Figure 10 shows the sine vibration test results of solar panels along with -axis excitation. The -axis is the most critical axis because it induces the largest dynamic deflection of the solar panel. With respect to the maximum 2.5 g sine vibration input load, the maximum acceleration response of the solar panel without a stiffener was 43.72 g which was observed at 47.6 Hz. Moreover, at the same input vibration load, the maximum acceleration response of the solar panels with 3 and 5 layers of stiffeners was 16.59 g and 11.45 g at 58.5 Hz and 73 Hz, respectively. As seen in the results, the solar panel’s damping efficiency and stiffness were substantially increased with respect to the number of attached stiffeners. Among those, the solar panel with 5 layers of stiffener exhibited higher damping performance, i.e., lower amplification factor than other cases because of the increased number of viscoelastic layers that upsurge shear deformations during panel deflection.
Figure 11 shows the random vibration test results along with the -axis excitation of the solar panel. The values obtained from acceleration power spectral density (APSD) profiles of a solar panel without a stiffener and with 3 and 5 layers of the stiffener were 38.42, 14.03, and 12.63, respectively. The output response of the solar panel with 5 layers of the stiffener was lower by a factor of 1.12 than that of the input 14.1 level. Likewise, to the above sine vibration test results, solar panels showed similar dynamic behavior under a random vibration load.
Table 4 compares the 1st eigenfrequencies of the solar panels obtained from the LLSS tests that were performed before and after each vibration test. The tabulated LLSS result shows that the 1st eigenfrequency shifted was within 3.42% throughout the test sequences of the panels, which is within the 5% criterion. In addition, after completion of the launch vibration tests, the visual inspection of the solar panel does not report any crack, dissociation, and plastic deformation on the stiffeners although it is not shown here. These tests and inspection results indicate that the structural safety of the proposed solar panel was successfully verified in qualification level launch environment tests.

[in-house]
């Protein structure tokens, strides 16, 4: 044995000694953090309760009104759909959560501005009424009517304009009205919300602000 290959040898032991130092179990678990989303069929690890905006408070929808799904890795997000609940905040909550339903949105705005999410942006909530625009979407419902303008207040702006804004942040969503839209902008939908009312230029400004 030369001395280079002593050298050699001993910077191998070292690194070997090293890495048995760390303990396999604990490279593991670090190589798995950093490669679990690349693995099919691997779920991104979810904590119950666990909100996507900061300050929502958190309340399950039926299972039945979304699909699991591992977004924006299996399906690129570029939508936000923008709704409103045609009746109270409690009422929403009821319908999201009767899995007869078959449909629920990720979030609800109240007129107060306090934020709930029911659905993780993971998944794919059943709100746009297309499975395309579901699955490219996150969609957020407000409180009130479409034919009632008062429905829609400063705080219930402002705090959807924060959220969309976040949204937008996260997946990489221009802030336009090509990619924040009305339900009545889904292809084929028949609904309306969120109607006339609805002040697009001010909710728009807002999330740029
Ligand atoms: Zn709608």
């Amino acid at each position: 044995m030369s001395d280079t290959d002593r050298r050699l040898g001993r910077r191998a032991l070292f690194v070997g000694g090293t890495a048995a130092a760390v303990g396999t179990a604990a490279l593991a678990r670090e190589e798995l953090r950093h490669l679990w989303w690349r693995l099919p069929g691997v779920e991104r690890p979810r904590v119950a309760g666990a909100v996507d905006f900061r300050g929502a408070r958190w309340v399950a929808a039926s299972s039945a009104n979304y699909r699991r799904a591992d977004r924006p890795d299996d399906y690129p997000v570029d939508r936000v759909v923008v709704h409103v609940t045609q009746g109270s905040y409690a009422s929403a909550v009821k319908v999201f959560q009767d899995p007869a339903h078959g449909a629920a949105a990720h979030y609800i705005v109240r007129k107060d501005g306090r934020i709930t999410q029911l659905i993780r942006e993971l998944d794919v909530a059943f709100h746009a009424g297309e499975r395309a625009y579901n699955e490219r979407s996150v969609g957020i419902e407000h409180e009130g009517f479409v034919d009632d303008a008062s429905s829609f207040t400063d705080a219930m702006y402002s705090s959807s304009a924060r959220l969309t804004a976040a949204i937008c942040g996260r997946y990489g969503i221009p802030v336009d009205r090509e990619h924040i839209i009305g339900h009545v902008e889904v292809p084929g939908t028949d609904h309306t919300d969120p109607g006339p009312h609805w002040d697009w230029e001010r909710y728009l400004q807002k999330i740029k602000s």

Table 5 summarizes the relative dynamic displacement derived from the sensor response measured at the center of the solar panel during the worst excitation axis along the -direction. The maximum dynamic displacement of the solar panels without a stiffener and with 3 and 5 layers of the stiffener, under random vibration load, estimated from the three-sigma value of response was 1.39 mm, 0.13 mm, and 0.04 mm, respectively. The dynamic deflection of the solar panel employing 5 layers of the stiffener is significantly reduced by a factor of 34.75 as compared to the solar panel without a stiffener. This is owing to the higher vibration attenuation resulted from the increased shear area of viscous layers of an acrylic tape. Moreover, the increased natural frequency of the panel also contributed to the reduction in dynamic displacement. Thus, a solar panel employing constrained layer damping with viscoelastic acrylic tapes proposed in this study is effective for achieving the design goals of launch load attenuation and minimization of the dynamic deflection of the panel. If this technology is applicable for 6 U or larger configurations, the use of a single HRM makes it possible to ensure the structural safety of solar cells without reducing the available area of solar cell accommodation within the minimal increased mass of the solar panel module.